Sweet tooth before diagnosis. Envy friend who controls effortlessly.
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09 “Atypical & unstable”. DAFNE suits lifestyle. Even before DAFNE, 4 injections gave flexibility. Some doctors moralise, but sometimes chocolate helps!
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10 Not disciplined personality. Diabetes dominates life of friend with good control. I fit diabetes around busy life.
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11 Tablets tried 1991: didn`t work. Happy to return to injections – suited irregular lifestyle. Actrapid, then Mixtard, now Humalog Lispro. Mixtard meant more hypos. Never comatose.
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12 At 1st, Mars bar recommended or glucose tablet, now orange juice. Daughter says diabetes terrible. Hypo during bedtime story. Always warnings. People who`d been on animal insulin lacked warnings, but I went straight onto Actrapid.
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13 Children know what to do.
When 2nd baby big, doctor muttered re poor control. 3rd baby smaller – more experienced re diabetes & motherhood. In 2nd & 3rd pregnancies, more unified care at Queen Elizabeth Hospital, Birmingham.
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14 More staff with knowledge of pregnancy & diabetes, regular HbA1cs, results quicker, fewer appointments, less stressful. By 3rd pregnancy didn`t go automatically on drip. Over 15 years, shift to patient control.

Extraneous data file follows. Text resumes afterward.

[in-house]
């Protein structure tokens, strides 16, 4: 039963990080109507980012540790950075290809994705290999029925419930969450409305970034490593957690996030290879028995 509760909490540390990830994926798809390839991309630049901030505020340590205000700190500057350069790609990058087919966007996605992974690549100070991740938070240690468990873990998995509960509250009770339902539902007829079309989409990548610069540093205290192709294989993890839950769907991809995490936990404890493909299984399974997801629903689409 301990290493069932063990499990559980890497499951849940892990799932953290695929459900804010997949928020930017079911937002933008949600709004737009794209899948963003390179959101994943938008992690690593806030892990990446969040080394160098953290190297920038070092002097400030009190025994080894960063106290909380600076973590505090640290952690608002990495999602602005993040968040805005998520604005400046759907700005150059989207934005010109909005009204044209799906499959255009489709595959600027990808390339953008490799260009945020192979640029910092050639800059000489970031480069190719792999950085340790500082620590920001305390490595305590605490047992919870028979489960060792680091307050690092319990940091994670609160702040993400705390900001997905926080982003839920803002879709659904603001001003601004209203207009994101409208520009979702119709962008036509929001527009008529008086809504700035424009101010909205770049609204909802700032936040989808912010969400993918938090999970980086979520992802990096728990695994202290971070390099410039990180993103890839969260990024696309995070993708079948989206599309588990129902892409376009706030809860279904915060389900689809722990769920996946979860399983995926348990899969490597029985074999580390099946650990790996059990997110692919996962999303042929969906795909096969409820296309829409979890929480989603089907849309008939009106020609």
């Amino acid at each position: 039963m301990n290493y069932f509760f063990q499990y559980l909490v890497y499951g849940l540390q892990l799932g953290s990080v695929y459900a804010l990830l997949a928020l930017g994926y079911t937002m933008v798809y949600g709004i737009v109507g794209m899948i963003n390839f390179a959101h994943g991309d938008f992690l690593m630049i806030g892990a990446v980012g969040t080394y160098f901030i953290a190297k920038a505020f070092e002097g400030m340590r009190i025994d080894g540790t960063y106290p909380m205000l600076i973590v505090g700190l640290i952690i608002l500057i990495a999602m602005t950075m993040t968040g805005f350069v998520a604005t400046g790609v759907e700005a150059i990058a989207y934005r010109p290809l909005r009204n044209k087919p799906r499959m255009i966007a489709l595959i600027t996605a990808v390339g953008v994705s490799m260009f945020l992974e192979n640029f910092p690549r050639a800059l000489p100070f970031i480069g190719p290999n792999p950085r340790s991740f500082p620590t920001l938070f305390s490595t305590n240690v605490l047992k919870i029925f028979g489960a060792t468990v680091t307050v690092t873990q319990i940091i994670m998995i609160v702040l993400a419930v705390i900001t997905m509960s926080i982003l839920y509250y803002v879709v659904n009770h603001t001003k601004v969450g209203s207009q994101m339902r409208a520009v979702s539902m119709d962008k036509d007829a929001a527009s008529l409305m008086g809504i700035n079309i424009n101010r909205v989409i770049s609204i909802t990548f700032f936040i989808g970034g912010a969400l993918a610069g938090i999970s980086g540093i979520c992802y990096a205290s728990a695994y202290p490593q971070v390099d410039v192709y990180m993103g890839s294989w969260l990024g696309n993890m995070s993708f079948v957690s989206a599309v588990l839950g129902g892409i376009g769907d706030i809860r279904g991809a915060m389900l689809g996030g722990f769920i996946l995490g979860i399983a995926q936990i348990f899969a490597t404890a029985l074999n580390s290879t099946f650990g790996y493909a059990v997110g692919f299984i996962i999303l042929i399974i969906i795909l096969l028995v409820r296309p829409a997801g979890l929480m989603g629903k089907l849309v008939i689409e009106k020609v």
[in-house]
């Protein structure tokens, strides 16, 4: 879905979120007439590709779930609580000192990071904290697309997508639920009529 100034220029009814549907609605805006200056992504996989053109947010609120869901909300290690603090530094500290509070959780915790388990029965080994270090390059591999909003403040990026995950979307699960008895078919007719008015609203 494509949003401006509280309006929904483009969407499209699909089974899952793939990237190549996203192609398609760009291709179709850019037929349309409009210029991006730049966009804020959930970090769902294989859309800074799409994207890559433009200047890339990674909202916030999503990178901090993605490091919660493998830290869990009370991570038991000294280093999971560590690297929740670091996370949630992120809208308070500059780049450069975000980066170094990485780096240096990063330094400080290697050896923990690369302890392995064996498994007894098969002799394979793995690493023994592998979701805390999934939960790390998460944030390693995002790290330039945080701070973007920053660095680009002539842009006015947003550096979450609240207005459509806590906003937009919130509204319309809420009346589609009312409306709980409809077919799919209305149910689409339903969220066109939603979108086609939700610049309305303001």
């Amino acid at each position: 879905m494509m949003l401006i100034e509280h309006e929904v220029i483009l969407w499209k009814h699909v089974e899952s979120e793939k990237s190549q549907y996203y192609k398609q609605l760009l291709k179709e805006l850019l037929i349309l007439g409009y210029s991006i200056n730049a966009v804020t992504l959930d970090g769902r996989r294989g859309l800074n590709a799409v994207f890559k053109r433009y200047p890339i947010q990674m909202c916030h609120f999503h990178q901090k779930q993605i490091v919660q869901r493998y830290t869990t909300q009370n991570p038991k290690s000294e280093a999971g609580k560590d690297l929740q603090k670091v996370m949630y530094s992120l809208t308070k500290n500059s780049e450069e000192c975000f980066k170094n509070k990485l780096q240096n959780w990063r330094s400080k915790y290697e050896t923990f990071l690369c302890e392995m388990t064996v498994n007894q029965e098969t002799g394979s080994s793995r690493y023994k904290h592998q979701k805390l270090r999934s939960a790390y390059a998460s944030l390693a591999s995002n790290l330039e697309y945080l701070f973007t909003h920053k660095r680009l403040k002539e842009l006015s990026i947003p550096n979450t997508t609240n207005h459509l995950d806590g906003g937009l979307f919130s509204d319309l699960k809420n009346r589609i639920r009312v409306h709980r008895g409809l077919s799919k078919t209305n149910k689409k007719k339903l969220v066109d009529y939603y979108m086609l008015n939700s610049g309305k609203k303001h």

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15 With 3rd baby, 2000, I controlled diabetes (until emergency hysterectomy). Emphasis now on education & empowerment. Didn`t hear of DAFNE in Birmingham. Younger staff with different training.
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16 1989 - new diabetes specialist nurses. Sceptical of certificate after 6-week course. Diabetic health visitor more experienced. But nurses gained experience. Now, expert team. In 1990s, Diabetic Association leaflets described care to expect. Needle tips on prescription. Graph software. Podiatry at annual review.
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17 Keep retina photo to compare. My GP interested. DAFNE follow-up. Patient representative at surgery. Change in NHS to listening. Diabetics treat themselves.
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18 Wouldn`t want insulin pump, but would like wristwatch blood monitor. Can`t go long without thinking re diabetes.
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19 Began diary before 1st baby. Diabetes seems like 4th baby – always have to think of it. 1997 wrote “I`m fed up”. Don`t let it control life.
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20 Can`t be irresponsible – but better than other illnesses. Now more flexible. Sometimes I get on well with it, sometimes not.
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21 When moved to Northumberland, GP recommended week-long DAFNE course. Went to Hexham General Hospital, 2003. New to staff.
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22 In canteen, chose what liked, then made calculations. Calculations hard work & some people struggled but worth it. At first took ages…